More iPhone 5s Camera Tests
Posted: 25 September 2013
On yesterday's report I discussed my "virtual star party" using FaceTime on my new iPhone 5s. The Mac Observer published an article about it: "FaceTime with Saturn: See the Sky with a Telescope and iPhone 5s". Check it out.
On 1 September 2013, I reported that the battery on my Rigel Systems PulsGuide Illuminator was failing. I had to special order a replacement battery through Amazon as it was not available locally. It finally arrived:
The observatory was opened Tuesday, 24 September 2013, at 1819 MST, 92°F. The sky was clear. As on the previous two sessions, the primary purpose of this night's session (which would be short) was more astrophotography with my new Apple iPhone 5s (32 GB). At 1826 MST, viewed Venus, 83X. I then began setting up for iPhone afocal imaging of Venus and Saturn using my homemade iPhone afocal adapter. I began imaging Venus at 1832 MST using the iOS 7 Camera app and earbuds remote shutter release.
I first tried a slo-mo video at 444X using a #21 Orange filter (to reduce the atmospheric effects of Venus being low in the sky). Venus overexposed. I added a moon filter to the orange filter. This 444X image of Venus is a single frame from a slo-mo video:
Not a great image but it does show the phase of Venus.
I removed the filters and began imaging Saturn at 444X. This is a stack of 281 frames from a (regular) video recording using Keith's Image Stacker and cropped:
This is a stack of 1117 frames from a slo-mo video using Keith's Image Stacker, cropped:
The coloration is due to Saturn being very low in the sky. I completed imaging through the telescope at 1844 MST. The planets were really too low in the sky for good imaging. I will try imaging Jupiter, currently an early morning object, with the iPhone 5s on a future session.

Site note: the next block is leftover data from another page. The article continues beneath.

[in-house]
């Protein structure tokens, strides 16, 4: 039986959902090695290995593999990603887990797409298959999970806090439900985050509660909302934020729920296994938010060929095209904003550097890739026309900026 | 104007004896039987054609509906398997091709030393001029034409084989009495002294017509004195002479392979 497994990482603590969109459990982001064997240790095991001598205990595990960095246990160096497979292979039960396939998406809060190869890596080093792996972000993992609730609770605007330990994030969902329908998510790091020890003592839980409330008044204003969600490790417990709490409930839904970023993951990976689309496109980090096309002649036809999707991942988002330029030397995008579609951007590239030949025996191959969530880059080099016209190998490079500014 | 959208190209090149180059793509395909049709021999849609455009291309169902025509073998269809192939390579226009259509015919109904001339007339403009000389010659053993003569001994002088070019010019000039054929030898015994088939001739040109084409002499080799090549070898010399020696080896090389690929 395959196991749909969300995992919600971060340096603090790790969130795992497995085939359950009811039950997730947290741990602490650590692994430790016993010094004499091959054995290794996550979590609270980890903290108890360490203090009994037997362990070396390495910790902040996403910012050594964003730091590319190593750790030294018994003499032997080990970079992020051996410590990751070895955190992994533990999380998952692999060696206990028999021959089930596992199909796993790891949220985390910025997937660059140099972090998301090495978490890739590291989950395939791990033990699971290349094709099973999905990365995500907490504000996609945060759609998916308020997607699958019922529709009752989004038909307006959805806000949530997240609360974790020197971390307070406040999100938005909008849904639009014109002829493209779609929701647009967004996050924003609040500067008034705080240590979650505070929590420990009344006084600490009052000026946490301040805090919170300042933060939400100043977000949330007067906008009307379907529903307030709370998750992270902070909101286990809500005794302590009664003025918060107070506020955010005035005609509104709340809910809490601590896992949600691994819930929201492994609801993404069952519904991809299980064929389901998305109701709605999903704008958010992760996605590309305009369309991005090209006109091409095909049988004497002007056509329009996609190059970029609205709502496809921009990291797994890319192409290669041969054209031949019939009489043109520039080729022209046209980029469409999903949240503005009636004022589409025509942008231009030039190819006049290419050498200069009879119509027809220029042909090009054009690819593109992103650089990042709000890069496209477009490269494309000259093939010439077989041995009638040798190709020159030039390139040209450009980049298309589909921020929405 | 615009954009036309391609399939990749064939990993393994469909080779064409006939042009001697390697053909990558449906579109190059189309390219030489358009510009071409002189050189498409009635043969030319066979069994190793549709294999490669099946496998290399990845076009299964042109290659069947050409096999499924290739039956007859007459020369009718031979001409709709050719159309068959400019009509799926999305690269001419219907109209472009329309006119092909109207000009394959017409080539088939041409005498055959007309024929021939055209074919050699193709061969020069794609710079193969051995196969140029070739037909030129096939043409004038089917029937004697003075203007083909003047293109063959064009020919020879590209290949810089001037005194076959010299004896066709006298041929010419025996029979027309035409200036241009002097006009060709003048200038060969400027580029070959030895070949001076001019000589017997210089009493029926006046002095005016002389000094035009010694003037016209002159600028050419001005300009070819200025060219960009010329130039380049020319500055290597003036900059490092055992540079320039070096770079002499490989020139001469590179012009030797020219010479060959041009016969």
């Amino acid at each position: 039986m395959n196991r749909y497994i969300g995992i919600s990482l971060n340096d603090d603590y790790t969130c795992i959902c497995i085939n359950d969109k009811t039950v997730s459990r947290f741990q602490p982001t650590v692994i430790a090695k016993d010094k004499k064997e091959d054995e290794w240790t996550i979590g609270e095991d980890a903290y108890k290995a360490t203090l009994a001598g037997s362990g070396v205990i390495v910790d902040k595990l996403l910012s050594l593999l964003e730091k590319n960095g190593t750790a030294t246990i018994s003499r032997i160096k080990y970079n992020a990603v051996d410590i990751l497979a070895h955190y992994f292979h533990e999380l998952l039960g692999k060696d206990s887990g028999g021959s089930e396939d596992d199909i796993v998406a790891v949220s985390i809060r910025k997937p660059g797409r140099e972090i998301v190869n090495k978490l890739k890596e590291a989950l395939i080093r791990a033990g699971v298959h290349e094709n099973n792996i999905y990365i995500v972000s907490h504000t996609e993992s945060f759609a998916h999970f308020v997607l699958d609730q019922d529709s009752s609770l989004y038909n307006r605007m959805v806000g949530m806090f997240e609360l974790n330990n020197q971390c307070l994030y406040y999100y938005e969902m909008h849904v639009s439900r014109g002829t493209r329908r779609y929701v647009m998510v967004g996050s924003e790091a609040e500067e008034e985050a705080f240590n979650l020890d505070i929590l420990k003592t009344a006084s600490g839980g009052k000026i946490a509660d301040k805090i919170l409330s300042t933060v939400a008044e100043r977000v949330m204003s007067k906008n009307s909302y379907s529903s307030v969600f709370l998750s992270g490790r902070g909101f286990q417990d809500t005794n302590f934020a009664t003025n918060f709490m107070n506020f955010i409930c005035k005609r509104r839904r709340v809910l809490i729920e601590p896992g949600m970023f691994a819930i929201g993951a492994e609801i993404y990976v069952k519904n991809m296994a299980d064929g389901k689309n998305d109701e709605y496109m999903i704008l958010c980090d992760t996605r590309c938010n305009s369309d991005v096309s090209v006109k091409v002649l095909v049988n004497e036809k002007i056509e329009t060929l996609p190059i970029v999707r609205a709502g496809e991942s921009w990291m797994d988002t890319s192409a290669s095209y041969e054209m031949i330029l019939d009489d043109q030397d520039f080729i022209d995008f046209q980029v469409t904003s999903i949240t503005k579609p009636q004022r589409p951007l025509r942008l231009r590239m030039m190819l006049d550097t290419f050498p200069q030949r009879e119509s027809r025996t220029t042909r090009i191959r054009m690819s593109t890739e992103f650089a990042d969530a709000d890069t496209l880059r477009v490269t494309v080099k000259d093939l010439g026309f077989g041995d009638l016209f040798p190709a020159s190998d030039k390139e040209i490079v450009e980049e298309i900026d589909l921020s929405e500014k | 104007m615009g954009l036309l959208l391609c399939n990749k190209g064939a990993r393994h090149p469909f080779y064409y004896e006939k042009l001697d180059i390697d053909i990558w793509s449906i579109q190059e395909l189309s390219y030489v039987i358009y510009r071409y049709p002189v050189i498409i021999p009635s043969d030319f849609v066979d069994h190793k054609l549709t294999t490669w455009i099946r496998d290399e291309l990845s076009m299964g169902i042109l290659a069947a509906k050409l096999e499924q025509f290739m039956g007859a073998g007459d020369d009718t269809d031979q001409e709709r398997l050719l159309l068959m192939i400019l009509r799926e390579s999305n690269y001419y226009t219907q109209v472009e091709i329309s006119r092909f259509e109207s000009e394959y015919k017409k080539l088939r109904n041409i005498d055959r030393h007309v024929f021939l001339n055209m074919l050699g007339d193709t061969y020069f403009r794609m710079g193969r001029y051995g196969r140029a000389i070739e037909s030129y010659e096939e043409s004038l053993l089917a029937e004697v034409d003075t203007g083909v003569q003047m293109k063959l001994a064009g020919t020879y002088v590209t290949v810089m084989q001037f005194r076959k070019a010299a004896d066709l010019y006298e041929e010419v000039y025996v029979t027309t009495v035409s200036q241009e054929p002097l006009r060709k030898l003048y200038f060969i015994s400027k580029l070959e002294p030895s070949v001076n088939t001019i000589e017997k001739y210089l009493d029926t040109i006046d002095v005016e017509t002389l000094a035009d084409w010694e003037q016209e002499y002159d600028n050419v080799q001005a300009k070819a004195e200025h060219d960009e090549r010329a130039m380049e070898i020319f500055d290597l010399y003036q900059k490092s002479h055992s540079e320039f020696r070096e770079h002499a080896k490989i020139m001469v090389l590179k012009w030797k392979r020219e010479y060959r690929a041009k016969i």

At 1846 MST, I began observing Saturn through the 8" LX200-ACF at 444X. Cassini Division was not visible due to the poor viewing conditions. It was not even visible at 83X.
I SYNCed the observatory clock to WWV in preparation for a solar transit event on Wednesday morning.
At 1856 MST, Saturn's moons Titan and Rhea were visible at 83X. At 1900 MST, Tethys became occasionally visible, but was difficult to see. At 1903 MST, the moon Dione became faintly visible.
I then did some handheld sky photography with the iPhone 5s and the iOS 7 Camera app. This is an unedited in-camera HDR photograph showing Venus, Saturn, the star Arcturus, and the observatory taken at 1906 MST:
Mouseover or tap to see labels.
Amazing photograph from a cell phone camera.
At 1924 MST, I just looked up at the night sky from the observatory and enjoyed the view of the Milky Way.
Beginning at 1929 MST, I did some Deep Sky Object (DSO) observing at 83X. First was M11 (the Wild Duck Cluster). I then viewed NGC6709 and NGC6755 (open star clusters), followed by NGC7293 (Helix Nebula). I added the focal reducer to the 8" telescope and viewed the Helix Nebula. Although it was low in the southeastern sky, the view of the nebula was very good.
The observatory was closed at 2002 MST, 75°F.
Comments are welcome; use the Comments section below, or you can Email Me. Thanks.
Cassiopeia Observatory Home Page